- noun the side of a road where water can flow
- noun an open pipe under the edge of a roof for catching rain
Cars & Driving
- noun a channel at the edge of a road to carry away rainwater
- noun a blank space or inner margin between two facing pages
- A shallow channel of wood, metal, or PVC positioned just below and following along the eaves of a building for the purpose of collecting and diverting water from a roof.
- In electrical wiring, the rectangular space allowed around the interior of an electrical panel for the installation of feeder and branch wiring conductors.
Information & Library Science
- noun the inside margin between two pages of type.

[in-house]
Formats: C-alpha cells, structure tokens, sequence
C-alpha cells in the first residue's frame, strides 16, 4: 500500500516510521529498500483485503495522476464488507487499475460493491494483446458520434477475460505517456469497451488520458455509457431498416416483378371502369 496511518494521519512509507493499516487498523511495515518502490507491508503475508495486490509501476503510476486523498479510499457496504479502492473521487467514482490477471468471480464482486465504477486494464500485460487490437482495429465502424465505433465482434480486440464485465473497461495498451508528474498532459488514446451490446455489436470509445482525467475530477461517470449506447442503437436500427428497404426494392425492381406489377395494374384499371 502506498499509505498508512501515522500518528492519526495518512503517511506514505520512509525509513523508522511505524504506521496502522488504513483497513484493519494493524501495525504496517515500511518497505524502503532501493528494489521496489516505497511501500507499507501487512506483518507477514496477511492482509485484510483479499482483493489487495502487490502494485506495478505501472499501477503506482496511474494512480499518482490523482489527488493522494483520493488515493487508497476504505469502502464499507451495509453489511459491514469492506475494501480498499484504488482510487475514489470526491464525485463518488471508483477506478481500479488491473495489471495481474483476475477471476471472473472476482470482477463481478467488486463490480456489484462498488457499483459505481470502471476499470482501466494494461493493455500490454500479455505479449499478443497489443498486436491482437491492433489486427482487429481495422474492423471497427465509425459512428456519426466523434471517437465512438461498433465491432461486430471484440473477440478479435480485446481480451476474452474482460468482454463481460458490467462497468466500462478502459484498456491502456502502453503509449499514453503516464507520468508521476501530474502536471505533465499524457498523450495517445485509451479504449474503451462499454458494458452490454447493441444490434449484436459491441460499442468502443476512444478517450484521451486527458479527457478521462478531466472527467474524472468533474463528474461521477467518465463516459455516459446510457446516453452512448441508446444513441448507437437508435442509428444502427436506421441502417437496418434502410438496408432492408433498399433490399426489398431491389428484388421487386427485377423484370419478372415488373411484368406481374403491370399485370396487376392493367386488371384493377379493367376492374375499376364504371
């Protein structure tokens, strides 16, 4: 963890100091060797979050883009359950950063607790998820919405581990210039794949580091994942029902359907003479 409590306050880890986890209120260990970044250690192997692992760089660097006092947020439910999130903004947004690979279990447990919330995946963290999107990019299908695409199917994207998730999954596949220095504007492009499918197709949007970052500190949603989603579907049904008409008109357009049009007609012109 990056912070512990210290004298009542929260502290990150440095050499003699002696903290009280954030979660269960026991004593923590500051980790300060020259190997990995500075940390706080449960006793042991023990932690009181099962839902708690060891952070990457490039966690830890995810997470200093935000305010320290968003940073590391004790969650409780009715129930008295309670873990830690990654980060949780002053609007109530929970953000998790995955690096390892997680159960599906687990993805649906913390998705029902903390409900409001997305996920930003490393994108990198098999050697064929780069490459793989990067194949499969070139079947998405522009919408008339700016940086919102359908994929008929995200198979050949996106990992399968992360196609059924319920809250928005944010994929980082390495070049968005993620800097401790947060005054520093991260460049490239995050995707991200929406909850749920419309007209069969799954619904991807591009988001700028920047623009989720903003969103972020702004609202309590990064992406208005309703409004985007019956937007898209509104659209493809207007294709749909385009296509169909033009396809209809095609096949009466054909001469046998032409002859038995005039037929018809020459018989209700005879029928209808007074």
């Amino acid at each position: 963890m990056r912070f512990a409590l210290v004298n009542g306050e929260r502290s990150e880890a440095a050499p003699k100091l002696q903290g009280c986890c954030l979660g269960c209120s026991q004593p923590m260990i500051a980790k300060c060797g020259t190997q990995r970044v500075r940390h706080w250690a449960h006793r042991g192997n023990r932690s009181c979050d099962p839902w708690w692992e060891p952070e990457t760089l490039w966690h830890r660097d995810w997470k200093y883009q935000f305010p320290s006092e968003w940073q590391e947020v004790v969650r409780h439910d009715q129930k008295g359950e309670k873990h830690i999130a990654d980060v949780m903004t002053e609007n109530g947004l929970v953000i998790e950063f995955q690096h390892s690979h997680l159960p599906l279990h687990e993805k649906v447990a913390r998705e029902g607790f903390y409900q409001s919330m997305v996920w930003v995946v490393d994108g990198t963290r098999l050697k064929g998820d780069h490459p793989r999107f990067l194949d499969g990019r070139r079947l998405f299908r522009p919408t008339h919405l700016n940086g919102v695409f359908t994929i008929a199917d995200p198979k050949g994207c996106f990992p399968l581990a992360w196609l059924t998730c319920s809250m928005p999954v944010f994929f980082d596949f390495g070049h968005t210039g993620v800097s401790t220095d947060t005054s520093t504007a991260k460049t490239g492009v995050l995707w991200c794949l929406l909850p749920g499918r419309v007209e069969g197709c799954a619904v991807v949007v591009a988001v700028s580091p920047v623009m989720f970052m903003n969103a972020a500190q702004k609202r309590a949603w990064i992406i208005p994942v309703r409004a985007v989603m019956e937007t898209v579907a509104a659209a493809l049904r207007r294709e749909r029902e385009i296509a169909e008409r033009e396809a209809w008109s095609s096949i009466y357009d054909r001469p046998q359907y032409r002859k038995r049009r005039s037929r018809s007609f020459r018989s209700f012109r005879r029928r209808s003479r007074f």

- noun the area where the two pages meet in a book or magazine. It can be left blank as a centre margin, or can be printed across to form a double-page spread.
- noun the fold between the two pages in the centre spread of a magazine or newspaper
- noun a metal or plastic channel fixed to the eaves of a roof for carrying away rainwater
- noun a channel at the edge of a road that carries water into a drain
Origin & History of “gutter”
Etymologically, a gutter is something along which ‘drops’ of water run. Its distant ancestor is Latin gutta ‘drop’ (source also of English gout). From it was formed the vulgar Latin derivative *guttāria, which passed into English via Anglo-Norman gotere. The use of the word as a verb, meaning (of a flame) ‘flicker on the point of going out’, comes from the channel, or ‘gutter’, formed down one side of a candle by the melted wax flowing away.